High-Paying Trade Jobs Sit Vacant Because Too Many Kids Are Going To College Instead

by Thea Glassman
Image via Berkut_34/Getty Images

Students are opting for college over high-paying trade jobs

There’s a ton of high-paying trade jobs that aren’t being filled because high school students are opting for the four-year college track. This presents a number of problems — both for young people, the trade job industry, and us as consumers.

A report from the Washington State Auditor found that high school graduates are being shepherded into college, without getting the opportunity to talk through other options. “There is an emphasis on the four-year university track,” Chris Cortines, co-author of the report, told NPR. “…When you look at the types of wages that apprenticeships and other career areas pay and the fact that you do not pay four years of tuition and you’re paid while you learn, these other paths really need some additional consideration.”

So, how much money are we talking exactly? Well, trade jobs like carpentry, plumbing, and pipe-fitting in Washington offer an average annual salary of $54,000, according to this new report. And yet, these industries are struggling to entice new workers to sign on. A 2017 report from the Associated General Contractors shows that 75% of contractors are having a hard time finding workers. This presents a real problem for the industry.

“In the short-term, fewer firms will be able to bid on construction projects if they are concerned they will not have enough workers to meet demand,” Stephen Sandherr, chief executive officer for the Associated General Contractors, explained. “Over the long-term, either construction firms will find a way to do more with fewer workers or public officials will take steps to encourage more people to pursue careers in construction.”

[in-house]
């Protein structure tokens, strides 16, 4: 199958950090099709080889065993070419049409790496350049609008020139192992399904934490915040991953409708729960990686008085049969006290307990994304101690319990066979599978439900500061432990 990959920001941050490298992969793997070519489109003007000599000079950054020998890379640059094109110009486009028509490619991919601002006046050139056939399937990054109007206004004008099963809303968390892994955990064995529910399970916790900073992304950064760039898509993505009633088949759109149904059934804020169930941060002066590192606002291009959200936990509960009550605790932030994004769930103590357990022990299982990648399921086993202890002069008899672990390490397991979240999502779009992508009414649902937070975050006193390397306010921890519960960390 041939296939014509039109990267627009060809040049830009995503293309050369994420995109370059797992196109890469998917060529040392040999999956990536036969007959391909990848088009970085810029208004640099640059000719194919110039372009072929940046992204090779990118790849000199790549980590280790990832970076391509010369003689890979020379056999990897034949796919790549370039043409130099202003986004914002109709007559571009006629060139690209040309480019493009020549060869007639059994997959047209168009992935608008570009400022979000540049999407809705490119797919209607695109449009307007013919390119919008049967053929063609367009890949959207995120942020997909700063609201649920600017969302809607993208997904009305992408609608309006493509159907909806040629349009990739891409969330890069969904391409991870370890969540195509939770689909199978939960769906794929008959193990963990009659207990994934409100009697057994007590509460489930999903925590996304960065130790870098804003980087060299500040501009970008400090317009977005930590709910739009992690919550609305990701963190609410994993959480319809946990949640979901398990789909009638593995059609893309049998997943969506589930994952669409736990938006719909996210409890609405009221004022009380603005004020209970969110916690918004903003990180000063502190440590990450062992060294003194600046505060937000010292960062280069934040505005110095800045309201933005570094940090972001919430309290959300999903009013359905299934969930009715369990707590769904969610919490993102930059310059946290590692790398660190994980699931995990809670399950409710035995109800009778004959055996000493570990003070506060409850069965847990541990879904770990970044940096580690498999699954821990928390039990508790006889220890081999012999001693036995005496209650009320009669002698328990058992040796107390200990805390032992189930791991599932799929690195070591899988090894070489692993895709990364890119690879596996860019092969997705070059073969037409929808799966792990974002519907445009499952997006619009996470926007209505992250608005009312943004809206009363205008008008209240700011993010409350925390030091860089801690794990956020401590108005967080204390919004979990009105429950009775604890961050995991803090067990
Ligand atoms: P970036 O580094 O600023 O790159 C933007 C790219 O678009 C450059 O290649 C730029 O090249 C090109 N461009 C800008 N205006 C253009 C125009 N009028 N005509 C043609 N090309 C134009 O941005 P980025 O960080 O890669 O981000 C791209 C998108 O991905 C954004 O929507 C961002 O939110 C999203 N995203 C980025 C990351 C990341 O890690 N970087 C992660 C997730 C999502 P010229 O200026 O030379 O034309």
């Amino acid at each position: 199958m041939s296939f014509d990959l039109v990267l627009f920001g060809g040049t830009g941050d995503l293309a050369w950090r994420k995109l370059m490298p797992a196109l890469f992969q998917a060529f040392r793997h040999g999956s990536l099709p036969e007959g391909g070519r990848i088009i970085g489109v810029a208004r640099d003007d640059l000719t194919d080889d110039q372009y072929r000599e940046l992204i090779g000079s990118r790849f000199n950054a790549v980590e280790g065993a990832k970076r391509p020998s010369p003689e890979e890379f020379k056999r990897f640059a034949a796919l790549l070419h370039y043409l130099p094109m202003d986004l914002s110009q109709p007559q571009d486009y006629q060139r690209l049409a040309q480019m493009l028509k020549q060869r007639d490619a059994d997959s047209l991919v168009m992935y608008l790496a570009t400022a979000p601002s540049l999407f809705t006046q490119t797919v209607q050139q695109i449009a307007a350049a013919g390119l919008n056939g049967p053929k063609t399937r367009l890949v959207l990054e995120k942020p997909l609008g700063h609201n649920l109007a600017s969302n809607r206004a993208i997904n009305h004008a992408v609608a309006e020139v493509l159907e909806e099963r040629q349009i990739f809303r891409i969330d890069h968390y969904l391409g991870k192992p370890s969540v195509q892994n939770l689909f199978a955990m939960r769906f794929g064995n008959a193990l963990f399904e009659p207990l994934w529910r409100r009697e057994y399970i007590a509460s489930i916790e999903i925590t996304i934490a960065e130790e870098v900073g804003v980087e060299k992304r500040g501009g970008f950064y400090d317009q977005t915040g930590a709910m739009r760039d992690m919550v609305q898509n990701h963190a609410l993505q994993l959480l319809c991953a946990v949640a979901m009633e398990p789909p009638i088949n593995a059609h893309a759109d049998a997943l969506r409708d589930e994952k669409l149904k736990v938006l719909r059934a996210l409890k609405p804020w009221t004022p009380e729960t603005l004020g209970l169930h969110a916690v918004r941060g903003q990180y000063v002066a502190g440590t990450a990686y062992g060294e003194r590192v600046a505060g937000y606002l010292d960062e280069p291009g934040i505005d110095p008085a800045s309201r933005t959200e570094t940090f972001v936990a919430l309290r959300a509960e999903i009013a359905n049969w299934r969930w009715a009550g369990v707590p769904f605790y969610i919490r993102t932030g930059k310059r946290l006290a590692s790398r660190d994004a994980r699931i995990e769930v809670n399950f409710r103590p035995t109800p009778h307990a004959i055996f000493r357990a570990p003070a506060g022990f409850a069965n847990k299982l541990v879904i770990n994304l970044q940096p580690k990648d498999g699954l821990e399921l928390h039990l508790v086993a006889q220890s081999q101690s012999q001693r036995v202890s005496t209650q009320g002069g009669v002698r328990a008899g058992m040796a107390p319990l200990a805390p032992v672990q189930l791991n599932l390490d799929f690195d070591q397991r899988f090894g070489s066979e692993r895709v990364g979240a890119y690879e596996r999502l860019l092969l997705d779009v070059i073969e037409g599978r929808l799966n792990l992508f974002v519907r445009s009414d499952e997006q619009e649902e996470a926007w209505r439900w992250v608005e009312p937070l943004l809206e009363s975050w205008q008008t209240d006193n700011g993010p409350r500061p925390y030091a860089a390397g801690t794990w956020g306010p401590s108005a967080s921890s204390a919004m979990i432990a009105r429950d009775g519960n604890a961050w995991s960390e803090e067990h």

Meanwhile, a lack of workers in these fields could boost prices for customers. Meaning, hiring a plumber to fix your toilet could actually result in paying a much heftier check.

It’s not just the trade industry that’s hurting, though. Students are being completely sidled with college debt. A 2017 study found that a whopping 3.9 million students dropped out of college in 2015 and 2016. Student debt was at an all-time high of $1.3 trillion by the end of 2017. While trade jobs certainly might not be the answer for every high school graduate, they’re definitely an option for young people who want to avoid the cost of a four-year college and feel ready to dive into the workforce right away.

Plus, students have the option of entering a vocational school, which is shorter, cheaper, and offers more hands-on experience. If more young people decided to invest their future in trade jobs the United States could actually see a real economic shift, Joshua Aizenman, the economics chair at University of Southern California, told CNBC.

“There are too many four-year colleges serving too many students, and too few institutions with greater focus on vocational education and training,” he explained. “Chances are that better vocational education access and its quality in the U.S. would increase the income of the workers that are in manufacturing, and probably would reduce the overall income inequality in the US.”